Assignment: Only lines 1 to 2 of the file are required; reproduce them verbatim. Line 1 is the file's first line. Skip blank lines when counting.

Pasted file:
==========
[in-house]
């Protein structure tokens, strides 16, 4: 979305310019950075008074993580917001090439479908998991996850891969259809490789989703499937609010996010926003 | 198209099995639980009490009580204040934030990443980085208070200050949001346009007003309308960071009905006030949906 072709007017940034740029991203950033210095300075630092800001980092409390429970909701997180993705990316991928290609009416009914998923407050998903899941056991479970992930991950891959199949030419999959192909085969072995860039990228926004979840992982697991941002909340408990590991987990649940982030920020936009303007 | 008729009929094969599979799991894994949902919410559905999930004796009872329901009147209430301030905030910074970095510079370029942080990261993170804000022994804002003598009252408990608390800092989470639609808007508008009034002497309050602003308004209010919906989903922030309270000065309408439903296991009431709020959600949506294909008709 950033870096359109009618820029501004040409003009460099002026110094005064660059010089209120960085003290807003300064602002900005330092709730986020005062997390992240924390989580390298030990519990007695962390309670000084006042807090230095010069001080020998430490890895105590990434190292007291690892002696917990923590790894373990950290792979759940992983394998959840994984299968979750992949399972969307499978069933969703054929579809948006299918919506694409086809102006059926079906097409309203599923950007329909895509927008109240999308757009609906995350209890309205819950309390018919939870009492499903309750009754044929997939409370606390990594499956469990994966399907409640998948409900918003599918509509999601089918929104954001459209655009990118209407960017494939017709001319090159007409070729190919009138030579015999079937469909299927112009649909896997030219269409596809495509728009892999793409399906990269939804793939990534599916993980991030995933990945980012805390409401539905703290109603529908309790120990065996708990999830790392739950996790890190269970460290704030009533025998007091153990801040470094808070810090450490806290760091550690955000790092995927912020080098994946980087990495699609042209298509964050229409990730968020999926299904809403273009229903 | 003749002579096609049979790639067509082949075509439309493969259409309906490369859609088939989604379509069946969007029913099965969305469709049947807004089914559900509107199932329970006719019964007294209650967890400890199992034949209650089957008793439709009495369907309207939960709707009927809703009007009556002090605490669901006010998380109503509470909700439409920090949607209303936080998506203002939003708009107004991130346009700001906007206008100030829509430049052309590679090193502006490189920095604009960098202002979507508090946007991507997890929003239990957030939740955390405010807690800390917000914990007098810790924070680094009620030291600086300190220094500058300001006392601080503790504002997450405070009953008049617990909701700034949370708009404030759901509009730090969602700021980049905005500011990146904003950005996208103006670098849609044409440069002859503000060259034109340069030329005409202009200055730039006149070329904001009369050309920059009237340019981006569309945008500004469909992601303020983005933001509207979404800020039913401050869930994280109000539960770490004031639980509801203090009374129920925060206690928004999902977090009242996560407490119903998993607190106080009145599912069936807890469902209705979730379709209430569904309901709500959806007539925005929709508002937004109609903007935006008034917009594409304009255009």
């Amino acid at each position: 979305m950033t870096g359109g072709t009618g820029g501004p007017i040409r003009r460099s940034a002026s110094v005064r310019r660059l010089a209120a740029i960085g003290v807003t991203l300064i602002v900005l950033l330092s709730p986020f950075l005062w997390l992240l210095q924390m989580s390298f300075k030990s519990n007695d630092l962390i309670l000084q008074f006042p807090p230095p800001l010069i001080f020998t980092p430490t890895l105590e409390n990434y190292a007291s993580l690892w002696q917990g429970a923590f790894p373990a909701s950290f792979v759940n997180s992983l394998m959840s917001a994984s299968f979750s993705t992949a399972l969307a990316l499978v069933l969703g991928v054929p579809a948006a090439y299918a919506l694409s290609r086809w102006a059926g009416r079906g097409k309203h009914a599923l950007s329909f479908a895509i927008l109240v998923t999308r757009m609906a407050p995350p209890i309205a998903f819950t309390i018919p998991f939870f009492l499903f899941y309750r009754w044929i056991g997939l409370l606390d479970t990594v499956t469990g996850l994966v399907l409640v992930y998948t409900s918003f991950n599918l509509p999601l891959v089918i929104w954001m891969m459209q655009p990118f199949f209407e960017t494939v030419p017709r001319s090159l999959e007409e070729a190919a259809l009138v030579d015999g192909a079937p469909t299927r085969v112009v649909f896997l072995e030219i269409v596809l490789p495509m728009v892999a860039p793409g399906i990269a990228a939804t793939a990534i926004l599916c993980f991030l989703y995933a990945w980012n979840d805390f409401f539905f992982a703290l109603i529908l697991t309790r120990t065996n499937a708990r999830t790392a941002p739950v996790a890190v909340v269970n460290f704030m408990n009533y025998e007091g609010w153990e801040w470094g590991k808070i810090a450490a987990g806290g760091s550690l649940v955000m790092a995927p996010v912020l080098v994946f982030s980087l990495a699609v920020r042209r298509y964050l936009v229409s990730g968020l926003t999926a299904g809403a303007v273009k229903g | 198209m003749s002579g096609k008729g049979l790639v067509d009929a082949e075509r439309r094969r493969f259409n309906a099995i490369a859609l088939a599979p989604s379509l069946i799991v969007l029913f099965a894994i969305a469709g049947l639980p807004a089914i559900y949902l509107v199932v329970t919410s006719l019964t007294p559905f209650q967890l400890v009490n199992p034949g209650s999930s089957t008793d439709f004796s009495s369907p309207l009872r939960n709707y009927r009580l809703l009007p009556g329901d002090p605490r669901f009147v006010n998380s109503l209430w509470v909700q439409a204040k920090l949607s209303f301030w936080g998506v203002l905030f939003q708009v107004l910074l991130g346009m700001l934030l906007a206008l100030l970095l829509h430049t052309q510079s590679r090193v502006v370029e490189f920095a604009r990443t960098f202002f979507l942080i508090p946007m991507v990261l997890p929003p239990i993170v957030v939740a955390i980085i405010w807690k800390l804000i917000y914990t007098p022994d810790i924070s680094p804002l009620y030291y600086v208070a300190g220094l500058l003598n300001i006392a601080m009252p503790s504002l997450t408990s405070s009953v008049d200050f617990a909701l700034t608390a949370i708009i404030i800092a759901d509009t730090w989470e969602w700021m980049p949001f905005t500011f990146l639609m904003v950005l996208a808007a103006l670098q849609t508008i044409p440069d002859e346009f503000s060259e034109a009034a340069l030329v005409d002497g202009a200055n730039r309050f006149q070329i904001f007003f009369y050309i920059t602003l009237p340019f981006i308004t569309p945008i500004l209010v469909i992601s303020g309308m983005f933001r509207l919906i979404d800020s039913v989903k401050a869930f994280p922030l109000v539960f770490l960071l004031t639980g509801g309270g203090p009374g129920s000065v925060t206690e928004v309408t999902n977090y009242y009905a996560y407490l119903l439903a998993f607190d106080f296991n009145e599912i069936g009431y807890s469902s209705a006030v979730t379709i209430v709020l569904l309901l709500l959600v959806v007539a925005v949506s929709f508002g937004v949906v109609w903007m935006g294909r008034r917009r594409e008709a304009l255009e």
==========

[in-house]
């Protein structure tokens, strides 16, 4: 979305310019950075008074993580917001090439479908998991996850891969259809490789989703499937609010996010926003 | 198209099995639980009490009580204040934030990443980085208070200050949001346009007003309308960071009905006030949906 072709007017940034740029991203950033210095300075630092800001980092409390429970909701997180993705990316991928290609009416009914998923407050998903899941056991479970992930991950891959199949030419999959192909085969072995860039990228926004979840992982697991941002909340408990590991987990649940982030920020936009303007 | 008729009929094969599979799991894994949902919410559905999930004796009872329901009147209430301030905030910074970095510079370029942080990261993170804000022994804002003598009252408990608390800092989470639609808007508008009034002497309050602003308004209010919906989903922030309270000065309408439903296991009431709020959600949506294909008709 950033870096359109009618820029501004040409003009460099002026110094005064660059010089209120960085003290807003300064602002900005330092709730986020005062997390992240924390989580390298030990519990007695962390309670000084006042807090230095010069001080020998430490890895105590990434190292007291690892002696917990923590790894373990950290792979759940992983394998959840994984299968979750992949399972969307499978069933969703054929579809948006299918919506694409086809102006059926079906097409309203599923950007329909895509927008109240999308757009609906995350209890309205819950309390018919939870009492499903309750009754044929997939409370606390990594499956469990994966399907409640998948409900918003599918509509999601089918929104954001459209655009990118209407960017494939017709001319090159007409070729190919009138030579015999079937469909299927112009649909896997030219269409596809495509728009892999793409399906990269939804793939990534599916993980991030995933990945980012805390409401539905703290109603529908309790120990065996708990999830790392739950996790890190269970460290704030009533025998007091153990801040470094808070810090450490806290760091550690955000790092995927912020080098994946980087990495699609042209298509964050229409990730968020999926299904809403273009229903 | 003749002579096609049979790639067509082949075509439309493969259409309906490369859609088939989604379509069946969007029913099965969305469709049947807004089914559900509107199932329970006719019964007294209650967890400890199992034949209650089957008793439709009495369907309207939960709707009927809703009007009556002090605490669901006010998380109503509470909700439409920090949607209303936080998506203002939003708009107004991130346009700001906007206008100030829509430049052309590679090193502006490189920095604009960098202002979507508090946007991507997890929003239990957030939740955390405010807690800390917000914990007098810790924070680094009620030291600086300190220094500058300001006392601080503790504002997450405070009953008049617990909701700034949370708009404030759901509009730090969602700021980049905005500011990146904003950005996208103006670098849609044409440069002859503000060259034109340069030329005409202009200055730039006149070329904001009369050309920059009237340019981006569309945008500004469909992601303020983005933001509207979404800020039913401050869930994280109000539960770490004031639980509801203090009374129920925060206690928004999902977090009242996560407490119903998993607190106080009145599912069936807890469902209705979730379709209430569904309901709500959806007539925005929709508002937004109609903007935006008034917009594409304009255009």